Kenyan police accused of extrajudicial killings

No one has seen Kenneth Ngoche since his arrest three weeks ago. Family members have searched every police station and mortuary for the 22-year-old, and now fear the worst in a country where police are again being accused of carrying out extrajudicial killings.

"Many of us can't sleep. Nobody is eating in my house. If you know somebody has died you go and bury him, but this one is unknown so you continue hoping to see them," his father, Salim Ngoche, told The Associated Press.

Kenneth Ngoche is one of five young men who went missing in Nairobi a day before police were photographed fatally shooting three suspects on a busy highway. Human rights groups say they believe the new killings and disappearances are proof that Kenyan police never stopped extrajudicial killings after an international outcry, only slowed them down.

A 2009 U.N. report had found the existence of "a systematic, widespread and clearly planned strategy to execute individuals carried out on a regular basis by the Kenya police."

A Kenyan lawyer says that human rights activists and journalists who report on the cases are facing intimidation.

"There can be no doubt that there is a government policy to execute suspects. You can't have people die in such large numbers in the hands of the police without a policy," said Paul Muite, who has represented some of the families whose relatives were killed. "Nobody has been prosecuted for these deaths."

The government-funded Kenyan National Commission of Human Rights says that at least 14 people have been killed in extrajudicial police attacks, in addition to the five men who have disappeared.

The most prominent case came last month, when a motorist captured photos that appeared to show undercover police shooting three submissive suspects in the head during rush-hour traffic on a busy Nairobi highway. A police commander at the scene told journalists the suspects died in a shootout, though the photos indicated otherwise.

Last week a fiery legislator named Martha Karua demanded an explanation from Orwa Ojode, an assistant minister for internal security. Karua said more than 70 people have been killed by police in the last six months. Ojode said he was only aware of 18 people being shot dead by police during that period.

"There those who have been killed by thugs. Those are the thugs my police officers are looking for to kill," Ojode said during a televised parliament session as Karua questioned him vigorously.

Ojode later recanted the statement after members of parliament asked him to clarify what he meant.

"I am saying that my officers will not allow thugs to come and take over this country," he said.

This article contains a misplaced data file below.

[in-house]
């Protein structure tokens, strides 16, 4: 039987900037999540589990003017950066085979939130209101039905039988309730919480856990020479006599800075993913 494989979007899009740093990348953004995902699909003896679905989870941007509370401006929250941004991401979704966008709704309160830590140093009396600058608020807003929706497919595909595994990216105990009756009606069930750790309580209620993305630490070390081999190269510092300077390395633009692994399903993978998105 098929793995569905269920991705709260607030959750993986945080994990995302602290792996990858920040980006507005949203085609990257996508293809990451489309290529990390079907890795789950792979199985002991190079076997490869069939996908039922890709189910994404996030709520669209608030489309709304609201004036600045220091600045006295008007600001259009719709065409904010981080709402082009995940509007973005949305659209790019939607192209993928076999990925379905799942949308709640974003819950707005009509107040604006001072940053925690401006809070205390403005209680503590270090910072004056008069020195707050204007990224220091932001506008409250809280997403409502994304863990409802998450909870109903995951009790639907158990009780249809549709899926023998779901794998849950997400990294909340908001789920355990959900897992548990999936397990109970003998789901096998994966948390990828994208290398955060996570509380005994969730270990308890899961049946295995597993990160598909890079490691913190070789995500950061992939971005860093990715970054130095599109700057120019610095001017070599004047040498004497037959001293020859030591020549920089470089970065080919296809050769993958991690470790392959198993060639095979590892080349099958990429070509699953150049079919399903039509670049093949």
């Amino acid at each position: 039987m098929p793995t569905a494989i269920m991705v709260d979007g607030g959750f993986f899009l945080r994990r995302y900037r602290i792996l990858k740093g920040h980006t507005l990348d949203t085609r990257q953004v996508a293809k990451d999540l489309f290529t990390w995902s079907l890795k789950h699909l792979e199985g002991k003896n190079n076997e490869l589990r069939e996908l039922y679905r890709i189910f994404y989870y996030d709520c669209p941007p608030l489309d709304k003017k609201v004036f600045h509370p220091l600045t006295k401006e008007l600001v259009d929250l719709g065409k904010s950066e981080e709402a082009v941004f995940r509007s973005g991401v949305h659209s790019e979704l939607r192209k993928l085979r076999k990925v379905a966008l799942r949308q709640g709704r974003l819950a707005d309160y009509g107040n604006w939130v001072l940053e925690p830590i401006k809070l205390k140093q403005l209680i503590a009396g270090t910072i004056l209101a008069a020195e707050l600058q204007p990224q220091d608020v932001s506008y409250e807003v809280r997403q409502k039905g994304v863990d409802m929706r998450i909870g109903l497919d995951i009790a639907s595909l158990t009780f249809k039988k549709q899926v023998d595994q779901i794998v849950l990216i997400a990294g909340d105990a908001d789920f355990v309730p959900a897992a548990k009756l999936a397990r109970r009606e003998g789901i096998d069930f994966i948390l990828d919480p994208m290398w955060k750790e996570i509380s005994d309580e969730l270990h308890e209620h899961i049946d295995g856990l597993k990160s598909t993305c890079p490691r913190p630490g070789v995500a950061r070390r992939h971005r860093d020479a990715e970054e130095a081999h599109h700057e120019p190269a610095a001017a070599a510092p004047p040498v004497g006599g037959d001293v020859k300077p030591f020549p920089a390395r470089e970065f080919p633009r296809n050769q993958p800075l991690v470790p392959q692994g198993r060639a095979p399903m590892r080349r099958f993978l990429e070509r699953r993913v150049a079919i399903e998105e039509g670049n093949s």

"We have instructed the police that they must weed out known criminals. 'Weed out' means they have to arrest them and take them to court. That is weeding them out!" he said.

He denied knowledge of extrajudicial executions and disappearances and said any police officer who is trigger happy will be prosecuted.

Still, those investigating the reports feel threatened. When the AP contacted a human rights advocate last week, he said: "Please let's talk on e-mail. We cannot discuss this on the phone. They are listening."

The advocate, who asked not to be named for fear of reprisals, said the few rights groups that are investigating suspected extrajudicial killings do not speak about the cases on their phones. They often change their SIM cards and sometimes will change vehicles during trips to shake off any followers.

Muite, a former member of parliament who has called on the International Criminal Court to investigate extrajudicial killings, said in 2009 he was warned by a friend in government that his life was in danger. He said a man concealed an AK-47 assault rifle under his overcoat and walked up to his car at an intersection, flashed the gun and walked away.

A group of relatives — mostly wary and fearful — told the AP about the five young men who disappeared on Jan. 18.

Benson Mutinda, an uncle of two of the missing men, believes his nephews may be the victims of a revenge attack after a police officer was wounded in a shooting in Nairobi's Majengo slum on Jan. 15. Benson Mutinda believes Boniface Mutinda, 23, and Charles Mwangangi, 19, are still alive.

"I would have sensed if they were dead," Mutinda said of his nephews. "We will find them."

Katherine Wanjiru, a manager with a private security firm, said two of her nephews were found dead just days after they were arrested by police following a scuffle with a conductor of a minibus over a fare hike of less than $1.

Wanjiru said a relative who was with the two men said plain clothes police arrested her nephews. The bodies of the young men she had helped raise were found on the side of a road Dec. 31 riddled with bullet wounds.

"It is the hardest thing I have ever experienced. I have heard that people are killed but I never thought that they could be faultless," said Wanjiru, who denied her nephews were involved in any criminal activity.

"The dead cannot raise issues but we are crying so that this does not happen to others."